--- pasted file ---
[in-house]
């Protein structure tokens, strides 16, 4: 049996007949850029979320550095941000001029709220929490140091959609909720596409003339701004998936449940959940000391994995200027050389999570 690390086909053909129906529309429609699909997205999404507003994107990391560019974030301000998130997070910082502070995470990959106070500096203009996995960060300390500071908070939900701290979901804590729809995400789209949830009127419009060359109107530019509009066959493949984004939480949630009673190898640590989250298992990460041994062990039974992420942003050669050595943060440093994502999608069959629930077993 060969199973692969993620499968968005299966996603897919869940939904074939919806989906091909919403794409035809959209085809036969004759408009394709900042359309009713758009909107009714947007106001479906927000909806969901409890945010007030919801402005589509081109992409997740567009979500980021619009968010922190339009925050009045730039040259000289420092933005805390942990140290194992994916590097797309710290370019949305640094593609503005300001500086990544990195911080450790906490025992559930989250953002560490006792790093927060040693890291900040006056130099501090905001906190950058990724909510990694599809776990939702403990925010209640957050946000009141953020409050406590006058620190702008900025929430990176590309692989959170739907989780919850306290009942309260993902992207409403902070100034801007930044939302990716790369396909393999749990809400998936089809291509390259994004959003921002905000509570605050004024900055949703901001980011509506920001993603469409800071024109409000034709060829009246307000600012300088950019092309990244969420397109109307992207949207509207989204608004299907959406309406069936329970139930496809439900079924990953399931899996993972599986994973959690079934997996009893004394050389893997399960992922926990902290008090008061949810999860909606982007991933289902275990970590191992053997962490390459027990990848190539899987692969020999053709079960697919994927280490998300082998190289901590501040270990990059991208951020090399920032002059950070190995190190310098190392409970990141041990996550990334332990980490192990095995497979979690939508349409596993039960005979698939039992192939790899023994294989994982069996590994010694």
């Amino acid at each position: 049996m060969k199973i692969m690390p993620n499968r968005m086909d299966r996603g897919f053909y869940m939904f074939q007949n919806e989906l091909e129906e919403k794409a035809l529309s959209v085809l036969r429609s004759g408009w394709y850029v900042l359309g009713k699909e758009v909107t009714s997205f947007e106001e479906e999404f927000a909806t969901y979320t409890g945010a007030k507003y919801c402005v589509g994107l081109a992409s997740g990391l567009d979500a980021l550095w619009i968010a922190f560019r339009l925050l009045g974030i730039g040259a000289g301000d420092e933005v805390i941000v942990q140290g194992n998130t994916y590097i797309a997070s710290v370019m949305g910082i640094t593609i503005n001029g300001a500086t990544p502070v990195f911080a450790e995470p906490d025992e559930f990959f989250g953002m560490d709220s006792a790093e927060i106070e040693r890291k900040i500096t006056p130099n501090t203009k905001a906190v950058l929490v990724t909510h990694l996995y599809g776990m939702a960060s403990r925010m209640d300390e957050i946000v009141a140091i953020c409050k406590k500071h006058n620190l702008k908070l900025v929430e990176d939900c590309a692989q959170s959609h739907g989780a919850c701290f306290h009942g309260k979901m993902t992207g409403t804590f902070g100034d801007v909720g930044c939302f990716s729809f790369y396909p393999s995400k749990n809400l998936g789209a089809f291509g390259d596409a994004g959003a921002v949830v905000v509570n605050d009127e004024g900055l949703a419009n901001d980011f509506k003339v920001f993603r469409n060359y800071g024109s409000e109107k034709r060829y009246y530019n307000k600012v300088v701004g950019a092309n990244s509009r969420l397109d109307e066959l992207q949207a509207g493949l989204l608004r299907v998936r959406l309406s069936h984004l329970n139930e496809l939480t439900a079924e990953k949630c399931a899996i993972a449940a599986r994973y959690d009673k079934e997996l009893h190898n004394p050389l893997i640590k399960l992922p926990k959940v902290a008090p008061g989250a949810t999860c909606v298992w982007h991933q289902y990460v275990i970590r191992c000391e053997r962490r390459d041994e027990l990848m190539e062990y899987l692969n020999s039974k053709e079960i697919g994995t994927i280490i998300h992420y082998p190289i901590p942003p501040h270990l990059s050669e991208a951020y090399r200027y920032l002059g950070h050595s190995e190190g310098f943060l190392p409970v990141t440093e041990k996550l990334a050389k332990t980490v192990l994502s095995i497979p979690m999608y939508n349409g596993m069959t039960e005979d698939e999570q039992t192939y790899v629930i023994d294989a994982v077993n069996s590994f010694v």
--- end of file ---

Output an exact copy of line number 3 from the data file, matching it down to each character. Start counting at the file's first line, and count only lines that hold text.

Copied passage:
């Amino acid at each position: 049996m060969k199973i692969m690390p993620n499968r968005m086909d299966r996603g897919f053909y869940m939904f074939q007949n919806e989906l091909e129906e919403k794409a035809l529309s959209v085809l036969r429609s004759g408009w394709y850029v900042l359309g009713k699909e758009v909107t009714s997205f947007e106001e479906e999404f927000a909806t969901y979320t409890g945010a007030k507003y919801c402005v589509g994107l081109a992409s997740g990391l567009d979500a980021l550095w619009i968010a922190f560019r339009l925050l009045g974030i730039g040259a000289g301000d420092e933005v805390i941000v942990q140290g194992n998130t994916y590097i797309a997070s710290v370019m949305g910082i640094t593609i503005n001029g300001a500086t990544p502070v990195f911080a450790e995470p906490d025992e559930f990959f989250g953002m560490d709220s006792a790093e927060i106070e040693r890291k900040i500096t006056p130099n501090t203009k905001a906190v950058l929490v990724t909510h990694l996995y599809g776990m939702a960060s403990r925010m209640d300390e957050i946000v009141a140091i953020c409050k406590k500071h006058n620190l702008k908070l900025v929430e990176d939900c590309a692989q959170s959609h739907g989780a919850c701290f306290h009942g309260k979901m993902t992207g409403t804590f902070g100034d801007v909720g930044c939302f990716s729809f790369y396909p393999s995400k749990n809400l998936g789209a089809f291509g390259d596409a994004g959003a921002v949830v905000v509570n605050d009127e004024g900055l949703a419009n901001d980011f509506k003339v920001f993603r469409n060359y800071g024109s409000e109107k034709r060829y009246y530019n307000k600012v300088v701004g950019a092309n990244s509009r969420l397109d109307e066959l992207q949207a509207g493949l989204l608004r299907v998936r959406l309406s069936h984004l329970n139930e496809l939480t439900a079924e990953k949630c399931a899996i993972a449940a599986r994973y959690d009673k079934e997996l009893h190898n004394p050389l893997i640590k399960l992922p926990k959940v902290a008090p008061g989250a949810t999860c909606v298992w982007h991933q289902y990460v275990i970590r191992c000391e053997r962490r390459d041994e027990l990848m190539e062990y899987l692969n020999s039974k053709e079960i697919g994995t994927i280490i998300h992420y082998p190289i901590p942003p501040h270990l990059s050669e991208a951020y090399r200027y920032l002059g950070h050595s190995e190190g310098f943060l190392p409970v990141t440093e041990k996550l990334a050389k332990t980490v192990l994502s095995i497979p979690m999608y939508n349409g596993m069959t039960e005979d698939e999570q039992t192939y790899v629930i023994d294989a994982v077993n069996s590994f010694v």